exercise of any kind of control; influence; dominion;
        sway; command; government.
        [1913 Webster]
  
              Power is no blessing in itself but when it is
              employed to protect the innocent.     --Swift.
        [1913 Webster]
  
     5. The agent exercising an ability to act; an individual
        invested with authority; an institution, or government,
        which exercises control; as, the great powers of Europe;
        hence, often, a superhuman agent; a spirit; a divinity.
        "The powers of darkness." --Milton.
        [1913 Webster]
  
              And the powers of the heavens shall be shaken.
                                                    --Matt. xxiv.
                                                    29.
        [1913 Webster]
  
     6. A military or naval force; an army or navy; a great host.
        --Spenser.
        [1913 Webster]
  
              Never such a power . . .
              Was levied in the body of a land.     --Shak.
        [1913 Webster]
  
     7. A large quantity; a great number; as, a power o? good
        things. [Colloq.] --Richardson.
        [1913 Webster]
  
     8. (Mech.)
        (a) The rate at which mechanical energy is exerted or
            mechanical work performed, as by an engine or other
            machine, or an animal, working continuously; as, an
            engine of twenty horse power.
            [1913 Webster]
  
     Note: The English unit of power used most commonly is the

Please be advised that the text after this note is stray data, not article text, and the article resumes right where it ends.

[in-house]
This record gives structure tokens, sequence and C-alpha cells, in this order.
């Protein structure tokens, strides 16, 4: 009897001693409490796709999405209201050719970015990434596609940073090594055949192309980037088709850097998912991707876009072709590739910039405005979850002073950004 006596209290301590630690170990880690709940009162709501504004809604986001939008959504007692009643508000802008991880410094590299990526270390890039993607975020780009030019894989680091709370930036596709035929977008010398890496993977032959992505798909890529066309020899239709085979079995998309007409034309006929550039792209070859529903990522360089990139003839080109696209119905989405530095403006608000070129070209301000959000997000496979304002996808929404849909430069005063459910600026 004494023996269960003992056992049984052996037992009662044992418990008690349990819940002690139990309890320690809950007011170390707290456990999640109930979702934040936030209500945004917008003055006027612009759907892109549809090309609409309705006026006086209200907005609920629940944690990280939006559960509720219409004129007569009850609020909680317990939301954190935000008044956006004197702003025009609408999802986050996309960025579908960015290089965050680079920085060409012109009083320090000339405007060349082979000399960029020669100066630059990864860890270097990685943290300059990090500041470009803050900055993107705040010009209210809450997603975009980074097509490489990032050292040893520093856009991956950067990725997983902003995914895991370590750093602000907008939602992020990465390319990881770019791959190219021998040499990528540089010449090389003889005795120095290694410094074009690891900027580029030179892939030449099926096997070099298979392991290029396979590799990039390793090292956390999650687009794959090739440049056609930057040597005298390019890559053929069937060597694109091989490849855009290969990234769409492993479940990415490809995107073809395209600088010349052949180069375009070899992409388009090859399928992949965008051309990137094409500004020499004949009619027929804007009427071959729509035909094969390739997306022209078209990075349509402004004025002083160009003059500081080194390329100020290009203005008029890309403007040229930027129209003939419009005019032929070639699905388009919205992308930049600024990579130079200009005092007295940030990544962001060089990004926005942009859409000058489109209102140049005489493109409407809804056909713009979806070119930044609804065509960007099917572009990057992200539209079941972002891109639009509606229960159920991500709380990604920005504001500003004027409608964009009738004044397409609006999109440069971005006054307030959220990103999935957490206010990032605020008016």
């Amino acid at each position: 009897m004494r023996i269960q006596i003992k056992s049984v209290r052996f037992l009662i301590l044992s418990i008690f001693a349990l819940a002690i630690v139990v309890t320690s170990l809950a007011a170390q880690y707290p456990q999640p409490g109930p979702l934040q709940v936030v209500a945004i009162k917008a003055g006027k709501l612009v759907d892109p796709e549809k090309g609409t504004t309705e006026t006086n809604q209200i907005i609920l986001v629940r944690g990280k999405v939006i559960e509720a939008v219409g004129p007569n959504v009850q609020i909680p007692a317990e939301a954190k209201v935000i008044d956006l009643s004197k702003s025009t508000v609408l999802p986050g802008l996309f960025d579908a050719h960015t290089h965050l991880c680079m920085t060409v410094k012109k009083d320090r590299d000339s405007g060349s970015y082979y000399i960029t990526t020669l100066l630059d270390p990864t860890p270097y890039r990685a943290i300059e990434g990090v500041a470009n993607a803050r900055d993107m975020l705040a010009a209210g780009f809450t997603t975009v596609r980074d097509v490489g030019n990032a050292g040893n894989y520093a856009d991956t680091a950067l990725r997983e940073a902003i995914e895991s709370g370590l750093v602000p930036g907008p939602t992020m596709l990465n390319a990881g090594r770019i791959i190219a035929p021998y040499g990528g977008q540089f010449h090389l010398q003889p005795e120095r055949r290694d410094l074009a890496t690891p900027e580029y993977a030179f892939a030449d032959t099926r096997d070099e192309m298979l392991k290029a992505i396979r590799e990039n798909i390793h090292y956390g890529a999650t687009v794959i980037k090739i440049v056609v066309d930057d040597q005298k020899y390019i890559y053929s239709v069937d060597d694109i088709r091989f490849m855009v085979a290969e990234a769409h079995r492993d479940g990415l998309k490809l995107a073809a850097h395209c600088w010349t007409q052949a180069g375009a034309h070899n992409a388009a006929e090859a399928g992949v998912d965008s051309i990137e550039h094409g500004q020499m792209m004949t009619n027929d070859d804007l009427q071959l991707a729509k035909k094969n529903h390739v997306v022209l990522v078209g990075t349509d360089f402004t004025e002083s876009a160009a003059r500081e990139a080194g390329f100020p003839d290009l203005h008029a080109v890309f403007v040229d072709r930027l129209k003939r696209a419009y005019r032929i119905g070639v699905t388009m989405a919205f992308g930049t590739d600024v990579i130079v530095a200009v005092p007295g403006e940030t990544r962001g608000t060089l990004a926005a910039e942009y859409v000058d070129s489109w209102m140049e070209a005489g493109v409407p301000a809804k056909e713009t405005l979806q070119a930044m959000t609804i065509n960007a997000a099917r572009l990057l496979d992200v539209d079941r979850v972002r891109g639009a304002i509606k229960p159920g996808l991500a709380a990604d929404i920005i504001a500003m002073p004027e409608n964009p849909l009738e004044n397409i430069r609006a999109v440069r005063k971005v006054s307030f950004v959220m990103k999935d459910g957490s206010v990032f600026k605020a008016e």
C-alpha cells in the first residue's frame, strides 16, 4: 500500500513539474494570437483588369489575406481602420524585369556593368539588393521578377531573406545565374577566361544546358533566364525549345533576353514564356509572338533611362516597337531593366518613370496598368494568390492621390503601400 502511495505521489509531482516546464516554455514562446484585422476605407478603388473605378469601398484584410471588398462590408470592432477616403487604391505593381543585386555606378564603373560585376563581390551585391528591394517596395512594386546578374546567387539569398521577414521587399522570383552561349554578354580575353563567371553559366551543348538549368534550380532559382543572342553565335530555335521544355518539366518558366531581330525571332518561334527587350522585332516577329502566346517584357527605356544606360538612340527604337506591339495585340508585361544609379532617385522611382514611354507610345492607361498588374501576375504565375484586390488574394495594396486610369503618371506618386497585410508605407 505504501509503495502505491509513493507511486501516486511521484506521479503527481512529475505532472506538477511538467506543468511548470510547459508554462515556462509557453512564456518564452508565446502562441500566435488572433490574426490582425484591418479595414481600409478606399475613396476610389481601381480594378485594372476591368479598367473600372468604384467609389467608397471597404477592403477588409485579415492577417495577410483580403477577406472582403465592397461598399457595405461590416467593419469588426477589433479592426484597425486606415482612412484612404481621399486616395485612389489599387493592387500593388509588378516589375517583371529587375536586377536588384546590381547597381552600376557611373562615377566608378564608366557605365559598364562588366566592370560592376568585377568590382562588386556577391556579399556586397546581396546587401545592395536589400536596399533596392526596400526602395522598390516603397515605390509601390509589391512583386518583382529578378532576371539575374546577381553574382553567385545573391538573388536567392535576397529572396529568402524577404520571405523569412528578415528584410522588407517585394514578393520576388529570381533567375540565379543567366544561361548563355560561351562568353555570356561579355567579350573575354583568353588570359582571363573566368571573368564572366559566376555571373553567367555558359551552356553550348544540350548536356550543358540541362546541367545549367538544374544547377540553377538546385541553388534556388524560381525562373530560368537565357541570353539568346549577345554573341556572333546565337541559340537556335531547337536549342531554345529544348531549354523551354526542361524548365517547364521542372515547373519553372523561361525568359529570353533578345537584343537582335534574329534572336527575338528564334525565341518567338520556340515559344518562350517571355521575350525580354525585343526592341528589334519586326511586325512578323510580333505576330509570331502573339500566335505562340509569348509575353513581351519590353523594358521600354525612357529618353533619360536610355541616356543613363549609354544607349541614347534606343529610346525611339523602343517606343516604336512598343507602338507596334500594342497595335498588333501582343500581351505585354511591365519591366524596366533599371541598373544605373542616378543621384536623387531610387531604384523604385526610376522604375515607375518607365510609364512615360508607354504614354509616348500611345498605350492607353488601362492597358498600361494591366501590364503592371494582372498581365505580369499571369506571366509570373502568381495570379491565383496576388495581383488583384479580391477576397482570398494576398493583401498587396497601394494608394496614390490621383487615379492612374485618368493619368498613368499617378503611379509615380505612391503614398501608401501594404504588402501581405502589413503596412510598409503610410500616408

horse power. See Horse power.
           [1913 Webster]
        (b) A mechanical agent; that from which useful mechanical
            energy is derived; as, water power; steam power; hand
            power, etc.
        (c) Applied force; force producing motion or pressure; as,
            the power applied at one and of a lever to lift a
            weight at the other end.
            [1913 Webster]
  
     Note: This use in mechanics, of power as a synonym for force,
           is improper and is becoming obsolete.
           [1913 Webster]
        (d) A machine acted upon by an animal, and serving as a
            motor to drive other machinery; as, a dog power.
            [1913 Webster]
  
     Note: Power is used adjectively, denoting, driven, or adapted
           to be driven, by machinery, and not actuated directly
           by the hand or foot; as, a power lathe; a power loom; a
           power press.
           [1913 Webster]
  
     9. (Math.) The product arising from the multiplication of a
        number into itself; as, a square is the second power, and
        a cube is third power, of a number.
        [1913 Webster]